SCOTUS Says ‘No’ To Anti-LGBTQ Bed & Breakfast

The U.S. Supreme Court declined the hear the appeal of a bed & breakfast owner in Hawaii who refused to host a same-sex couple due to her religious objections over homosexuality.

The initial lawsuit, Aloha Bed & Breakfast v. Dianne Cervelli, stems back to an incident in 2007 when Cervelli contacted the B&B owner, Phyllis Young, about accommodations.

Cervelli indicated there would be two guests as she would be traveling with her same-sex partner, Taeko Bufford.

According to the complaint, Young asked “Are you both lesbians?” Young then refused to board the couple saying she was uncomfortable having lesbians in her home.

The couple filed complaints with the Hawaii Civil Rights Commission which found Young had illegally discriminated against the couple. Hawaii’s public accommodation law clearly bars discrimination based on sexual orientation.

The Associated Pressreportedthat Young told the commission she is Catholic and feels that homosexuality is wrong. She felt her decision to deny accommodations to the couple was protected by her right to free exercise of her religious beliefs under the First Amendment.

Lambda Legal filed a lawsuit on behalf of the couple in 2011, along with the Hawaii Civil Rights Commission as co-plaintiffs. 

In April of 2013, the Hawaii First Circuit Court ruled in favorof Cervelli.

Young appealed the ruling, and in February 2018, the Hawaii Intermediate Court of Appeals upheld the lower court’s decision.

The B&B owner tried to take her case to the Hawaii state Supreme Court, but the high court refusedthe hear the appeal last year.

In October, Young filed a petition to have her appeal heard at the U.S. Supreme Court.

As SCOTUS has declined to take up the case, Young has exhausted her legal options and the ruling by the lower court will stand.

Peter Renn, counsel for Lambda Legal’s Western Regional Office, celebrated the news.

“The Supreme Court’s decision to let the lower court ruling stand reaffirms that the freedom of religion does not give businesses a right to violate nondiscrimination laws that protect all individuals from harm, whether on the basis of race, gender or sexual orientation,” said Renn in a statement to the Washington Blade. “The Supreme Court declined to consider carving out an exception from this basic principle when a business discriminates based on the sexual orientation of its customers.”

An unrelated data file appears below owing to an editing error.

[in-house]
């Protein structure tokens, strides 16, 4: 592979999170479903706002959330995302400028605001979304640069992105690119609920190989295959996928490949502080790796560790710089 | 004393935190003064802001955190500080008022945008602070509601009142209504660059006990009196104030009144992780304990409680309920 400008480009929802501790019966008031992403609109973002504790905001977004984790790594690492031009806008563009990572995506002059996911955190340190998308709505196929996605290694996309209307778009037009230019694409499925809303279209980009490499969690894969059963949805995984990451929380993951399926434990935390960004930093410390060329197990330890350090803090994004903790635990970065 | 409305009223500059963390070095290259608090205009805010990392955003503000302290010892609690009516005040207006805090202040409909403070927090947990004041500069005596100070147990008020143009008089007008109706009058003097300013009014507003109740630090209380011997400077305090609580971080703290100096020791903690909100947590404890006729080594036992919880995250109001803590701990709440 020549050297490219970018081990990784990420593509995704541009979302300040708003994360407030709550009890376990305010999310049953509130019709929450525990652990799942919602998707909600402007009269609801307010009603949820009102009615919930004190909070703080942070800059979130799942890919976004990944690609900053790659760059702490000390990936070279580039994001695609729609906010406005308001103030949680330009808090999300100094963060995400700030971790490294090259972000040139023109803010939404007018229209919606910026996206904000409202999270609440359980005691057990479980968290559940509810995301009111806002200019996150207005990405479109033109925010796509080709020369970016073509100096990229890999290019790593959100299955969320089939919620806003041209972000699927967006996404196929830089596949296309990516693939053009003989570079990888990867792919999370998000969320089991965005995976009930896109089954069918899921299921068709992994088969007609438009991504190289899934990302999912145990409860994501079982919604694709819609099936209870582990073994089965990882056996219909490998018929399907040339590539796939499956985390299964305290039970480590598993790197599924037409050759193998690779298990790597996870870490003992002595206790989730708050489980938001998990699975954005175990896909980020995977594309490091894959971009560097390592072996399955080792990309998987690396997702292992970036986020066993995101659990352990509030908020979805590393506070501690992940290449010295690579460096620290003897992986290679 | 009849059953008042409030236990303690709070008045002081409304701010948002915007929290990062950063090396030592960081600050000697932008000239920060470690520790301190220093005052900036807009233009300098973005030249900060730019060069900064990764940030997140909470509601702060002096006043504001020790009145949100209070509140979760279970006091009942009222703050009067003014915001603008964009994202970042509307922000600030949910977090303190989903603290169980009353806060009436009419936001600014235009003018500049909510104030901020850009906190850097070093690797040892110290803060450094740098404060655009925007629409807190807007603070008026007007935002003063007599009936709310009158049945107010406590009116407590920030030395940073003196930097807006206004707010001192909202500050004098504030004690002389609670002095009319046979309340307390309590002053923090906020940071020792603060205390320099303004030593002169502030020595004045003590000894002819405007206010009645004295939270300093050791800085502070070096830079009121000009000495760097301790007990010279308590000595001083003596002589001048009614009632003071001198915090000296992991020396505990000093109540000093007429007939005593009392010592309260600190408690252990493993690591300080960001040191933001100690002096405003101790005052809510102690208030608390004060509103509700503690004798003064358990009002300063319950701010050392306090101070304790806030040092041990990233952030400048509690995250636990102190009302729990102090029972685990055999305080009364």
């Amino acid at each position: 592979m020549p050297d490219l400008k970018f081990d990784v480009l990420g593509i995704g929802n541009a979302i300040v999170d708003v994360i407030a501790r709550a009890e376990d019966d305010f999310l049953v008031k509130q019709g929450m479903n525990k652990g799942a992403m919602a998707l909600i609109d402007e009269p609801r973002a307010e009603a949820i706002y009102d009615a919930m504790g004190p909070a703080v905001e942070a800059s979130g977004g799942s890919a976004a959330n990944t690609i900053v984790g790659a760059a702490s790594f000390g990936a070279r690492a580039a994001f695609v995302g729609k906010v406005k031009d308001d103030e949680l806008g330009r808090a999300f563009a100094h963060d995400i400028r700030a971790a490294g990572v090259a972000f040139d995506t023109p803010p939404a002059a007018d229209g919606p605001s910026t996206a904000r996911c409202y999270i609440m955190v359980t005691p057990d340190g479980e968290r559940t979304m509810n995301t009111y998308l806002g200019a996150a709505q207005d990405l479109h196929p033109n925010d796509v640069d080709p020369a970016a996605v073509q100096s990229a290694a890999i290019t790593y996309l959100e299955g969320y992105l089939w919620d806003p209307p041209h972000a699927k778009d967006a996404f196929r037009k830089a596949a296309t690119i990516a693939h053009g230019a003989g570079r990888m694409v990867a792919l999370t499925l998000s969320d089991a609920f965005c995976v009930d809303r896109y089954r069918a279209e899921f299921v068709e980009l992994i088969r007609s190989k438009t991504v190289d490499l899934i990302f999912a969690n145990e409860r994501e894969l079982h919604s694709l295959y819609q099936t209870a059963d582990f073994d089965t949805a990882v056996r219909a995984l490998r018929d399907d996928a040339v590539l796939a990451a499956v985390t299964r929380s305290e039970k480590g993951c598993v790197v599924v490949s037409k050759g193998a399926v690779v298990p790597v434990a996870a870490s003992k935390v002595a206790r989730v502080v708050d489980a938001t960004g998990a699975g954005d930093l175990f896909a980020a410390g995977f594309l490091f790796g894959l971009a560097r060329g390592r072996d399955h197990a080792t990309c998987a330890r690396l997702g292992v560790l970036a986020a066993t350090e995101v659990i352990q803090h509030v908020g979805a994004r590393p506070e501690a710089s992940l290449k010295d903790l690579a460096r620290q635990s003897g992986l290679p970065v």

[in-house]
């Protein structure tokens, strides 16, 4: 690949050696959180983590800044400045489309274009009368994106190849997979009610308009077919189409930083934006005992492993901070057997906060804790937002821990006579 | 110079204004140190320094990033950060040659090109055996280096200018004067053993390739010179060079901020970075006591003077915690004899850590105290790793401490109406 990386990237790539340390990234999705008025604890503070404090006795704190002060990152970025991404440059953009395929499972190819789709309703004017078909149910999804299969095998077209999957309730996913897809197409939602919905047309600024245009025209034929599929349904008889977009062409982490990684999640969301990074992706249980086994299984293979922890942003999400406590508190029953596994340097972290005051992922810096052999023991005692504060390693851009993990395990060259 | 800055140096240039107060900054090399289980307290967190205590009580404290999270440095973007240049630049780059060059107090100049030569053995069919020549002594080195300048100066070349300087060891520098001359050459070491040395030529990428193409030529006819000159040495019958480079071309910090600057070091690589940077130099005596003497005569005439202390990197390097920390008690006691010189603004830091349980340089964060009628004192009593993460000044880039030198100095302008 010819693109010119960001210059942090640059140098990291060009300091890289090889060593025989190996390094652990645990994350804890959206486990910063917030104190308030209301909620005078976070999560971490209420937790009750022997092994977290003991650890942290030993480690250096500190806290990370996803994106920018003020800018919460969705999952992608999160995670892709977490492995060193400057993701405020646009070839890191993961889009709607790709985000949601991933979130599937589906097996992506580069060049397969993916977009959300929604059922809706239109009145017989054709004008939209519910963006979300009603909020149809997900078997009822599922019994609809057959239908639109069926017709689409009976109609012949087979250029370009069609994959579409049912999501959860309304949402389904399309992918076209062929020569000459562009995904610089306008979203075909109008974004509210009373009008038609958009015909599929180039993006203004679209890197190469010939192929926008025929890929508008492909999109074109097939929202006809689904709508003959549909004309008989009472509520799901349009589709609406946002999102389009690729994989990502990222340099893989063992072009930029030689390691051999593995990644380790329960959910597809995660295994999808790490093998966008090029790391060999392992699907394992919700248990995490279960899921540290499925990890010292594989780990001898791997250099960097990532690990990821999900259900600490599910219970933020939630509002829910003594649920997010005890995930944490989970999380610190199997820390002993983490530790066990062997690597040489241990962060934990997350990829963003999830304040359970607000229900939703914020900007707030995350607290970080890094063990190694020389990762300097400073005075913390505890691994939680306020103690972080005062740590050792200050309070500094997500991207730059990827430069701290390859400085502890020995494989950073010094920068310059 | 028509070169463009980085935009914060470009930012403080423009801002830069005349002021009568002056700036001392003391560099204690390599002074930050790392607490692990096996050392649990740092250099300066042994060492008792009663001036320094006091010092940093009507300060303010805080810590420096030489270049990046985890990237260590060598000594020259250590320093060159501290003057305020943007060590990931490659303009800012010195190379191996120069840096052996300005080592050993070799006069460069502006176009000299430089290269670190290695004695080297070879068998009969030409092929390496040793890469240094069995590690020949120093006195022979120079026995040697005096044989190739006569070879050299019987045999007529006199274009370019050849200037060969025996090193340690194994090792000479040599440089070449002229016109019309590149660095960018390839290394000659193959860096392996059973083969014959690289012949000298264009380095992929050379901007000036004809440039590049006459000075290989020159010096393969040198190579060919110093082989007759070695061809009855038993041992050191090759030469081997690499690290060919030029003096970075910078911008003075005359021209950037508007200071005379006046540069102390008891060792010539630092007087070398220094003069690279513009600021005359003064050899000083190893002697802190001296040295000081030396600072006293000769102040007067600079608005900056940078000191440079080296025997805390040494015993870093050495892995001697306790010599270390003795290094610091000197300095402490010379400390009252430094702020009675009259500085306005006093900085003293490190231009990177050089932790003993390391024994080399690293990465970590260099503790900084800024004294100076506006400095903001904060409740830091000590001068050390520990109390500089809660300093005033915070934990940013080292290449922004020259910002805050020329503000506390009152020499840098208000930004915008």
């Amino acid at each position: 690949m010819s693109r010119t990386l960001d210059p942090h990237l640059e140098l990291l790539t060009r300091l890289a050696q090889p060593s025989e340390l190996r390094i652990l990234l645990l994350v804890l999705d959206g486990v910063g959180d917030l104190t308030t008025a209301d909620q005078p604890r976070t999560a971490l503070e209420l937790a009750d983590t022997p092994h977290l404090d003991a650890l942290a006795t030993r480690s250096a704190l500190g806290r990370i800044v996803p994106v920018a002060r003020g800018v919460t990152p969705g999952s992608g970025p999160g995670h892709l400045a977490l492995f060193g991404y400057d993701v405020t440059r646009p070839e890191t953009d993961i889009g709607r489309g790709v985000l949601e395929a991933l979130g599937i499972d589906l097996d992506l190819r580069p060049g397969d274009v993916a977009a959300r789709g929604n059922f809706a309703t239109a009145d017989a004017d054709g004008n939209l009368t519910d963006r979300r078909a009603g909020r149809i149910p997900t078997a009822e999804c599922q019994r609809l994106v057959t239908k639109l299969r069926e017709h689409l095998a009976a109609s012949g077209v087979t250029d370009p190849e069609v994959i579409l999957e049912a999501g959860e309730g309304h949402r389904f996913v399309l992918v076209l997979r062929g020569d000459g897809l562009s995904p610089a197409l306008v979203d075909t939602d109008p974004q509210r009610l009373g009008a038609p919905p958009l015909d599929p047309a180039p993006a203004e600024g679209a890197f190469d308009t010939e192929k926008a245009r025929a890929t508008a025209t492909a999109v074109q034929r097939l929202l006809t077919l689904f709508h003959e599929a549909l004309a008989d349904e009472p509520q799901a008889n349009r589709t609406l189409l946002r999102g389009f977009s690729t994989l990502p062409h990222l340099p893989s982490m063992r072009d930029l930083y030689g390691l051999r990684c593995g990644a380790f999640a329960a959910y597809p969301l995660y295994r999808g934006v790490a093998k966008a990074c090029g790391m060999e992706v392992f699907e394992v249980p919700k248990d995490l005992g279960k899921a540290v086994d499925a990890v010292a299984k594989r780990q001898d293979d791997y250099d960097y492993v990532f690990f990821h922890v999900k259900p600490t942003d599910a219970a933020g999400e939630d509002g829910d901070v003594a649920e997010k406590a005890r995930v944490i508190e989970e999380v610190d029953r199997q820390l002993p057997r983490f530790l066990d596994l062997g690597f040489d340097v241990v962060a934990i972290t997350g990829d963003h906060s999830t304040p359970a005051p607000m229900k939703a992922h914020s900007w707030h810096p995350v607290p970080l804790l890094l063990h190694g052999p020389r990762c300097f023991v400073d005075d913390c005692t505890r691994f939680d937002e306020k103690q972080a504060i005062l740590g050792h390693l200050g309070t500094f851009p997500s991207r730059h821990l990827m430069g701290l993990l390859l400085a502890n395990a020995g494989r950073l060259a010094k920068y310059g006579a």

“LGBT people deserve an equal right to go about their everyday life without the fear that discrimination waits for them around the corner,” he added.

Hawaiian Singer’s National Anthem Goes Viral

Willie K sings the national anthem at Aloha Stadium

Over the weekend, Hawaiian singer and musician Willie K was tapped to sing the national anthem at Aloha Stadium in Honolulu.

Keeping the lyrics by F. Scott Fitzgerald, Willie K made the song his own, and went viral in doing so.

According to folks on Twitter, Willie is considered a state treasure and currently battling lung cancer.

Watch below.

As always, folks had their opinions about the performance.

This first tweet is from U.S. Sen. Brian Schatz of Hawaii.

Podcast: Emmy Nominations, Harry Styles, ‘Gay Panic’ Defense & More

The Randy Report podcast is the perfect way to keep up with LGBT politics, pop culture and entertainment news on the go

In this week’s podcast:

• The Trump administration is raiding HIV/AIDS programs to pay for further family separations at the U.S. border

• Hawaii’s Supreme Court declines to review a bigot’s appeal after being found guilty is LGBTQ discrimination

• UK pop star Harry Styles admits, “There a little bit of gay in all of us”

• This year’s Emmy Awards nominations had a lot of love for the gays

• ‘Queer Eye’ and ‘Pose’ both get renewed for additional seasons

• Out indie artist Parker Matthews is “Feelin’ Right”

All that and more in this episode of The Randy Report

Hawaii: State Supreme Court Refuses To Review Ruling Against Anti-LGBTQ B&B Owner

A B&B owner who refuses to rent a room to a lesbian couple asked the Hawaii state Supreme Court to review the ruling against her. The court said 'no' leaving the lower courts decision in place.

In 2007, Diane Cervelli and Taeko Bufford of Long Beach, California, traveled to the Aloha state to visit a friend who had just given birth.

The child apparently was having some health issues at the time, so the couple decided to seek accommodations nearby. The closest option was The Aloha Bed & Breakfast.